I think it's because of the context, actually. Ethnic minorities bring something important to our cultural experience. Because, typically, minorities are oppressed, they often learn to make something beautiful out of what the general culture regards as humble or evidence of suffering. That's what soul food is, for example: a cuisine developed by African Americans to transform humble ingredients into something wonderful. When the rest of us eat it, it takes us beyond ourselves and reminds us of the universal plight of the human condition to make something beautiful out of life's inevitable suffering. We are all outsiders at some level.
Of course, I don't think this experience is completely conscious. Instead, we experience it in terms of heritage, tradition, memory, taste. The way memory gets attached to taste is fascinating and you can see this operating at deep collective and cultural levels in rituals of feasting around holidays and other special occasions. But we can have this experience of beauty, of remembering our natures, any time we sit down to an ethnic meal.
In some ways at least in my experience the more alien the ethnic cuisine is, the more compelling. The food of India, although common in America now, is surely one of the most difficult for us to relate to our own. For years, the food of northern India was best known to us. It features a good bit of meat and, although exotically flavored, isn't particularly hot. In recent years, we've had an influx of southern Indian food, though. It is largely vegetarian and can be fiery hot. To my palate, the best vegetarian food in our city is at restaurants like Indian Delights, Madras and Woodland. Vegetarian Indian cuisine is part of a long tradition, unlike our own, which often tastes like an apology for the meat it lacks. You don't hear Indians saying, "This tofu tastes just like chicken!" But it is definitely something beautiful made of the humble.
My favorite south Indian restaurant of late has been Udipi Café (1850 Lawrenceville Highway, 404-325-1933). That's in Decatur, next to the also wonderful Istanbul Café. Udipi is immensely popular with the Indian community, as well as American vegetarians and gourmands, so I warn you that parking is difficult. That's my only caveat.
The moment you walk into this restaurant, you feel welcome. The hostess is a non-hurried, smiling woman who tolerates endless questions as you point to something on your plate (or at a stranger's), inquire about origins and Indian geography, and ask exactly how you are supposed to eat a dish. The entire staff is likewise congenial and helpful.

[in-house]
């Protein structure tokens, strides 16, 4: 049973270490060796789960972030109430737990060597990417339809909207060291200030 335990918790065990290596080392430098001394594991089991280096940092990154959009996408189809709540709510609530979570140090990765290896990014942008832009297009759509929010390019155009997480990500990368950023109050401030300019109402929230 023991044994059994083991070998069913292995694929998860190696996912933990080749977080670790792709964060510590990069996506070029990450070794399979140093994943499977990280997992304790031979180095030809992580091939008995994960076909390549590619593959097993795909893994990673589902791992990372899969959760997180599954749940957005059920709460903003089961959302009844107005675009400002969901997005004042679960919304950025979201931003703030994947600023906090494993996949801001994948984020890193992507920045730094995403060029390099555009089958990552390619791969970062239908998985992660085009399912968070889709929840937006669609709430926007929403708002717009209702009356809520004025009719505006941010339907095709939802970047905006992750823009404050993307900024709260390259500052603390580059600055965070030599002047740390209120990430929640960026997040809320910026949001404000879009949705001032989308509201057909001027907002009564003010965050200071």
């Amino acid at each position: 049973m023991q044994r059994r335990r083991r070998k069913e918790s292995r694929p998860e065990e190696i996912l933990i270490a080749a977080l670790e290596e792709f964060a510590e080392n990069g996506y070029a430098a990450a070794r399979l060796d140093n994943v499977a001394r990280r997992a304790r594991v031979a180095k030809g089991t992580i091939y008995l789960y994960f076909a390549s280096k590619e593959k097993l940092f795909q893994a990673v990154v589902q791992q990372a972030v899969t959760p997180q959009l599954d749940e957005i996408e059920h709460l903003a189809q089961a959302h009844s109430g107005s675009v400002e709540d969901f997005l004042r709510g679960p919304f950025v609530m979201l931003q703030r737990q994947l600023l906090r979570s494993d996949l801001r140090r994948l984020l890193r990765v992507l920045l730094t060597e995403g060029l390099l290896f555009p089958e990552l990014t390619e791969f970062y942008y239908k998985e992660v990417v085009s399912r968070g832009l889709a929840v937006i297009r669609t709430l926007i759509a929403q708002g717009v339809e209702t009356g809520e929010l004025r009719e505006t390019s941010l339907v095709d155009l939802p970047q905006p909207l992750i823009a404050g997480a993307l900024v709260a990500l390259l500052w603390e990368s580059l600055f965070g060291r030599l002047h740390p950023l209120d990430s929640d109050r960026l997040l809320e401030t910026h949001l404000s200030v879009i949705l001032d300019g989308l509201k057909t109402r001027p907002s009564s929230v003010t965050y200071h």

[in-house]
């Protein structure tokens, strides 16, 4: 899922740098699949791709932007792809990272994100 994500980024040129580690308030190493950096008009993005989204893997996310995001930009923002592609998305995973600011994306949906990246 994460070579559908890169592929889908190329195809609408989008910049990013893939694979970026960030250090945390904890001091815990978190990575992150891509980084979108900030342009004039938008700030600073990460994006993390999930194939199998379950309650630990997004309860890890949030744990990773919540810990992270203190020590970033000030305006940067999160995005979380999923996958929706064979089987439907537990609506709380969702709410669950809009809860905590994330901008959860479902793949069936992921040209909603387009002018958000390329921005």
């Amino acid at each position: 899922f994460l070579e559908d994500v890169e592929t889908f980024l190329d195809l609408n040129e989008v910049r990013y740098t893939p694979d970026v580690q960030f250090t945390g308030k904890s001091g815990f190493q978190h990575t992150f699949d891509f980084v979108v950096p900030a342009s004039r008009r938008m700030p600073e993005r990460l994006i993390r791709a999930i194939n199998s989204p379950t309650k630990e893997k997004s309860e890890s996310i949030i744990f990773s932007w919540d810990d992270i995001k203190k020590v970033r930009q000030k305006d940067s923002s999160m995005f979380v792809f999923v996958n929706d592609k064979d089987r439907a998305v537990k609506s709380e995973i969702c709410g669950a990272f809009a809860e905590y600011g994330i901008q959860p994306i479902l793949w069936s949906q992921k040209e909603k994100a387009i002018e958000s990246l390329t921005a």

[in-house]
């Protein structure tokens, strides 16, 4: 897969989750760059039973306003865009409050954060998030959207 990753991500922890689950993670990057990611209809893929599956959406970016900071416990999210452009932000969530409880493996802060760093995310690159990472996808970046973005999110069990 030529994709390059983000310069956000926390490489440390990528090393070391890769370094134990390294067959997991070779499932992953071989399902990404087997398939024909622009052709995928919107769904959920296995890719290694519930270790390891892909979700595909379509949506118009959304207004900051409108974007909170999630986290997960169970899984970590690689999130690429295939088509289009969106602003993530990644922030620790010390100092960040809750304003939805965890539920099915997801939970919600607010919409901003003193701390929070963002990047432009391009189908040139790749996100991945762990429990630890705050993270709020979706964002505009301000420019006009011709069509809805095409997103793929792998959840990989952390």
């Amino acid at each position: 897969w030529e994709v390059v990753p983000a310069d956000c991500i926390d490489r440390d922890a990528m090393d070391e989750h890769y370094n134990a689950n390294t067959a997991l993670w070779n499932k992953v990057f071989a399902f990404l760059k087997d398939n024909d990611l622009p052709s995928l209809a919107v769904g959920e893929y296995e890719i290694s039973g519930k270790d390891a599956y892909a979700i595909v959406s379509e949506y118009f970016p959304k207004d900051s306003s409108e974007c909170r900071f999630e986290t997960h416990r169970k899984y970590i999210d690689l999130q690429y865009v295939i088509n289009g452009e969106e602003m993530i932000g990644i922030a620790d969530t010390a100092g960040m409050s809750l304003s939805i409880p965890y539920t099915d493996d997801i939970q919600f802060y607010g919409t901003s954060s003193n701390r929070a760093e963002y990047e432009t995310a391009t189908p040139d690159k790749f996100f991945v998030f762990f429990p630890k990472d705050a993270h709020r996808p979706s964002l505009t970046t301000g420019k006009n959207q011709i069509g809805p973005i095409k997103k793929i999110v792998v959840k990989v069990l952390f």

Concentrate on the food. The dining room itself is the usual ethnic puzzle. Big brass chandeliers hang in a large boxy room with a closed-off loft and an orange balustrade. It's not very pretty but you won't care. Everyone is totally entranced with the food, which is gorgeous. All around the room you will see huge dosai great conical, glossy, rice crepes that look like cornucopias stuffed with curried potatoes. A football-sized puff of batura bread is breathtaking tear it apart and it somehow retains its shape. It's wonderful dipped in lentils or whatever mysterious soup or curry is at the table.
The easiest thing to do here is order one of the multi-course dinners, like the mysore royal thali $13.95 and enough to disprove any notion that a vegetarian meal means restraint. This, like the south Indian thali ($11.50), is a circle of little dishes served on a platter around rice. This gives you the chance to sample a number of dishes but, honestly, I prefer ordering a la carte.
The mysore thali includes some fried appetizers, also available individually, and I should say the only disappointment in the restaurant's cuisine has been the samosa, too heavily crusted and made too long before serving. Much preferable are the vegetable cutlet and the fluffy, hot lentil dumpling (mysore bonda), rather like an Indian hushpuppy. If you dine on the weekend, you can order rava iddly the popular snow white patties made of steamed lentils and wheat into which carrot shreds and nuts have been worked. All of these are served with spicy lentil soup (sambar), grated coconut chutney or hot mint sauce.
The thali dishes concentrate on curries. I can't begin to describe them all, but I laughed when one of them turned out to be made with black-eyed peas. It was totally delicious southern Indian-southern American soul food. The curries contrast one another. Some are hot, some are creamy and some are broth-based and slightly acidic. There is mango chutney to add bitterness, pachadi (yogurt with cucumbers and coriander) to add coolness. There is rice to temper the chilies and hold the juices, wonderful breads to pick up morsels and to wrap chewy textures around soft ones.
Now, honestly, as much as I love the curries, I really prefer the dosai, all served with a little bowl of sambar and coconut chutney. These rice-flour crepes come in all kinds of shapes and sizes. They are slightly crunchy, slightly chewy. All tend to include potatoes in their filling, plus another vegetable or two and incorporate chilies of varying piquancy.
My favorite for taste (because others are more dramatic looking) is the spring dosai ($6.95). It looks like sections of a burrito. The crepe is cooked to a dark brown and filled with potatoes and minced onions and cauliflower. A hot chutney makes you sweat. You also can order uthappam here. These are thicker crepes, almost like pancakes, with the ingredients worked into the batter. I much prefer dosai because of its slightly crunchy texture.
Honestly, you can eat here for very little money, feel good about not eating flesh and have a beautiful experience of another culture. Happily, the restaurant is large enough that even when it's most busy, I've not had to wait longer than five or 10 minutes.
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